Roses and Flames An Angel speaks
An angel speaks:
poorer than the poorest beast,
I see you writhe in pain
spinning in mid space
out of control
I hover just outside
that marks the gates of heaven.
For a million years
I have never left heaven.
For a million years
you have never entered heaven.
I smell the stench of ordinary air
like you, like you, like you.
Here are the roses of heaven.
Their scent is the breath of God's love.
God told me to give them
I thought they were a gift
when the roses touched your hide
they flared into fire,
flames that scorched
already scorched by hell's fire.
I am poorer
for having seen you suffer.
Please, God, let me return.
Blind me in heaven's shimmer
to the poor demon
poor like me, like me, like me.
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Poet's Notes about The Poem
B-U-T when I re-read it, I saw the angel who speaks as a child of eternity, and the language seemed consistent with that identity. It's obvious I'm conflicted about posting this poem, so I'll leave my 'apologia' at that.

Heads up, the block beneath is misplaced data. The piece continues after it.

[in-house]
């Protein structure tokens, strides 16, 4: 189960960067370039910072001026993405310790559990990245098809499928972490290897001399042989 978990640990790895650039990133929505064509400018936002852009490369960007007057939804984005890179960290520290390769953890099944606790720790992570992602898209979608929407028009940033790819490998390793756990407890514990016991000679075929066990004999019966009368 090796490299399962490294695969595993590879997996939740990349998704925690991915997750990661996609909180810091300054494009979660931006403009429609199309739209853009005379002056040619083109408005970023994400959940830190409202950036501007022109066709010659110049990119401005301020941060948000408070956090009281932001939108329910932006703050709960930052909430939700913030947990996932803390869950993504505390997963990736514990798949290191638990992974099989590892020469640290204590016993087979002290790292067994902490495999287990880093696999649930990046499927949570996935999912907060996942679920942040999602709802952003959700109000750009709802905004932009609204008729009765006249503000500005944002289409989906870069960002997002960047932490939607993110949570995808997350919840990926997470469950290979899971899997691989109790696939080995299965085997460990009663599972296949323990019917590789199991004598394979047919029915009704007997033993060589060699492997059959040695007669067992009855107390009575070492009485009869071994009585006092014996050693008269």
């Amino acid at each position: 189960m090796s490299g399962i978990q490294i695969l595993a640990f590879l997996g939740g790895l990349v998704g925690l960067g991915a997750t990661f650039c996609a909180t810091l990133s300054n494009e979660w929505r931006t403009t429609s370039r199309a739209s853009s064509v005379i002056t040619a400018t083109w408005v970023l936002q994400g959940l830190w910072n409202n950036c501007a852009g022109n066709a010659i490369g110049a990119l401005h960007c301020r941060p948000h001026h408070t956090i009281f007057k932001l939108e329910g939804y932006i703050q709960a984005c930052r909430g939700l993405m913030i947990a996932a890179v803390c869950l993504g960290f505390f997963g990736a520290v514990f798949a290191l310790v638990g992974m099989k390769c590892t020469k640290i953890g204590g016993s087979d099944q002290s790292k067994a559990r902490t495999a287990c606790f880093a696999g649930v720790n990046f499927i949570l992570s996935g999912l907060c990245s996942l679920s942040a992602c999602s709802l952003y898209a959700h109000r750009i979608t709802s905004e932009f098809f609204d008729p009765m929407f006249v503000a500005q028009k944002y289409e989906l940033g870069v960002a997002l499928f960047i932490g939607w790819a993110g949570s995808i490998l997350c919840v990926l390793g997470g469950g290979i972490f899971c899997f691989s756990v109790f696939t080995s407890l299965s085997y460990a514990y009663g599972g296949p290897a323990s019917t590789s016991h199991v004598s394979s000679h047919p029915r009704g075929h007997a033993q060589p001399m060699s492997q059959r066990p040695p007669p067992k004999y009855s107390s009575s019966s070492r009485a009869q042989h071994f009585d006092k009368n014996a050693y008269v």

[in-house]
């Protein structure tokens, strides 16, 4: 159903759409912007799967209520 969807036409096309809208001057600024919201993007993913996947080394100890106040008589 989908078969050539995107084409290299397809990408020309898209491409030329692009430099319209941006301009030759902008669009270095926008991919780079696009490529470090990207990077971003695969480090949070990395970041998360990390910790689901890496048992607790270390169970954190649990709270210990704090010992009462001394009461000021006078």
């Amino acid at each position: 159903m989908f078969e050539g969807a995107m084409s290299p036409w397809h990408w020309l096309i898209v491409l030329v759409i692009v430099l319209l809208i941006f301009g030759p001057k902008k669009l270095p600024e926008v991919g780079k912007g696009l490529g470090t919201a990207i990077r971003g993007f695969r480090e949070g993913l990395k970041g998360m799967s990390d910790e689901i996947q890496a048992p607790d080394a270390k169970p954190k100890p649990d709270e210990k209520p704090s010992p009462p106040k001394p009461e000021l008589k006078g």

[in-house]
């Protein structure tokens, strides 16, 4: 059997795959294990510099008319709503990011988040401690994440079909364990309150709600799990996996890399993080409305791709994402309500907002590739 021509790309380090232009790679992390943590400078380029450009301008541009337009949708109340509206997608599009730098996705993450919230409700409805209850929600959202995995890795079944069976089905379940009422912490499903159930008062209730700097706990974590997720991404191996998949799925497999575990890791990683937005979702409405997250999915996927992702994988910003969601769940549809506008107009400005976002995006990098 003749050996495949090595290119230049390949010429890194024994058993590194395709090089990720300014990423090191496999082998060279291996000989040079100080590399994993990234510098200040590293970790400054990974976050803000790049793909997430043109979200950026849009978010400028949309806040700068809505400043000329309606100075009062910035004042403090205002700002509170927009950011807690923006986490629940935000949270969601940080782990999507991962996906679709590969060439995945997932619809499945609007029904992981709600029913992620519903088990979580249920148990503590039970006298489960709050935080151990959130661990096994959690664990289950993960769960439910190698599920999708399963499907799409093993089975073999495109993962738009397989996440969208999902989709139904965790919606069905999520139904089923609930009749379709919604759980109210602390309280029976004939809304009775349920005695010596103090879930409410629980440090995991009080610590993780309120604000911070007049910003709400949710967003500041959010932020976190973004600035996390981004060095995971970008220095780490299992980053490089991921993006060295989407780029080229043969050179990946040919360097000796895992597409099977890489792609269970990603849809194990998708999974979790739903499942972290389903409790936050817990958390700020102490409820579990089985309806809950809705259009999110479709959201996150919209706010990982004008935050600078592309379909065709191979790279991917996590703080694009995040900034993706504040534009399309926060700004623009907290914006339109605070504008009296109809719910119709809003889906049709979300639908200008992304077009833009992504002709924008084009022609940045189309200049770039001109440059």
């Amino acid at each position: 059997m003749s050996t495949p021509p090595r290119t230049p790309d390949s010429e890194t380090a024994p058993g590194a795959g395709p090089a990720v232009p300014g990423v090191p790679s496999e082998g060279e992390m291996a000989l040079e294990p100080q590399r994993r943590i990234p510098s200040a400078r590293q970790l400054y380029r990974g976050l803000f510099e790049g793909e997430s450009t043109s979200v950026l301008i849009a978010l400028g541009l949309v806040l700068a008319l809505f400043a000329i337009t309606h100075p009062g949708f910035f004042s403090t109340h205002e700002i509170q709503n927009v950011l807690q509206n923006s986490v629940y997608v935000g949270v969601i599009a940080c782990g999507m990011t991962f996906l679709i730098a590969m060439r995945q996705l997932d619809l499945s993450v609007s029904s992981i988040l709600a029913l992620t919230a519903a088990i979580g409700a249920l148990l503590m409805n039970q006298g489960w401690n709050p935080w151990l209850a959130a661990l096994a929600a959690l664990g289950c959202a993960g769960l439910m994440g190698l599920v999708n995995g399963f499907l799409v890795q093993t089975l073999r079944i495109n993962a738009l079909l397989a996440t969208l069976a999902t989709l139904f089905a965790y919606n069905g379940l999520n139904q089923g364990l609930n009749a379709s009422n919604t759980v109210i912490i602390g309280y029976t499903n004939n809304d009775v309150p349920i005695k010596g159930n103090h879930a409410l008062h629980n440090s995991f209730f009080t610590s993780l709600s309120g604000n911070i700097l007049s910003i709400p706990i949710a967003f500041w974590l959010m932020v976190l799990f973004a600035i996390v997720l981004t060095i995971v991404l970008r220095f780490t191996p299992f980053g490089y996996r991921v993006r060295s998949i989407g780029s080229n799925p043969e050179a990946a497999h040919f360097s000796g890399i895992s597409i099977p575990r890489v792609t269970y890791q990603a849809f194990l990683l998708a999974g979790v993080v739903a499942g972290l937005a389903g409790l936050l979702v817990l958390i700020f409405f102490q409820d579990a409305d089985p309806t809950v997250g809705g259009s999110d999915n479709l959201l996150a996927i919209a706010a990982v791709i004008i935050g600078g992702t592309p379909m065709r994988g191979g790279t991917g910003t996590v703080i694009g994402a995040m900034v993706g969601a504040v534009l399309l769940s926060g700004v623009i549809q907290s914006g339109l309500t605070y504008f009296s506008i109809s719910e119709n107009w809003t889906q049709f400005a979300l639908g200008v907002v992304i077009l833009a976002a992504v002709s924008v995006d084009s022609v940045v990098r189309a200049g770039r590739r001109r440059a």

The roses which become flames is taken from the closing passage of Goethe's FAUST, PART TWO. When the devils try to stop the ascent of Faust's soul into heaven, angels drop heavenly roses on the accompanying angels and redeemed souls. OK, fine. But when the roses fall on the pursuing devils, they burst into flames, scorching them and scattering them. It's a clever incident. The message seems to be: for the just, everything is blessed and safe; for the unjust, just the opposite.
Comments about this poem (Roses and Flames An Angel speaks by Daniel Brick )
(March 26, 1874 – January 29, 1963)
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